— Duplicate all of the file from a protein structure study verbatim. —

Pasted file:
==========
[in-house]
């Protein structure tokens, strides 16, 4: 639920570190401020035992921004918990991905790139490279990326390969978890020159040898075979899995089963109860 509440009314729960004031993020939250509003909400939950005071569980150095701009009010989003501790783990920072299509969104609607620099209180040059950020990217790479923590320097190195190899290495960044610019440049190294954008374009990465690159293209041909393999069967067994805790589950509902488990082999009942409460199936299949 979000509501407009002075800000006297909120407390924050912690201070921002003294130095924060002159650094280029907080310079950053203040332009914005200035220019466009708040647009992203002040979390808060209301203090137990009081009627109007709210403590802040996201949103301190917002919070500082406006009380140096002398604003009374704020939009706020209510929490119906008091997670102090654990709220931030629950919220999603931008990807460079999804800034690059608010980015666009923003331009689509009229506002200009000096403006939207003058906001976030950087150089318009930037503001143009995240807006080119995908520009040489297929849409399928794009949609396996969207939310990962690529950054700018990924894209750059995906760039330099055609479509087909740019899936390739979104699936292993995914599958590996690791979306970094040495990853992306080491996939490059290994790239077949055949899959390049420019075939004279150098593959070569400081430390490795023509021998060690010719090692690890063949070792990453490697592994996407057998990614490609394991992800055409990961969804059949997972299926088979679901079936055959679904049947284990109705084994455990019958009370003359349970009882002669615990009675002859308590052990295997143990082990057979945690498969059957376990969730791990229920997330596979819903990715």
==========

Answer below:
[in-house]
């Protein structure tokens, strides 16, 4: 639920570190401020035992921004918990991905790139490279990326390969978890020159040898075979899995089963109860 509440009314729960004031993020939250509003909400939950005071569980150095701009009010989003501790783990920072299509969104609607620099209180040059950020990217790479923590320097190195190899290495960044610019440049190294954008374009990465690159293209041909393999069967067994805790589950509902488990082999009942409460199936299949 979000509501407009002075800000006297909120407390924050912690201070921002003294130095924060002159650094280029907080310079950053203040332009914005200035220019466009708040647009992203002040979390808060209301203090137990009081009627109007709210403590802040996201949103301190917002919070500082406006009380140096002398604003009374704020939009706020209510929490119906008091997670102090654990709220931030629950919220999603931008990807460079999804800034690059608010980015666009923003331009689509009229506002200009000096403006939207003058906001976030950087150089318009930037503001143009995240807006080119995908520009040489297929849409399928794009949609396996969207939310990962690529950054700018990924894209750059995906760039330099055609479509087909740019899936390739979104699936292993995914599958590996690791979306970094040495990853992306080491996939490059290994790239077949055949899959390049420019075939004279150098593959070569400081430390490795023509021998060690010719090692690890063949070792990453490697592994996407057998990614490609394991992800055409990961969804059949997972299926088979679901079936055959679904049947284990109705084994455990019958009370003359349970009882002669615990009675002859308590052990295997143990082990057979945690498969059957376990969730791990229920997330596979819903990715």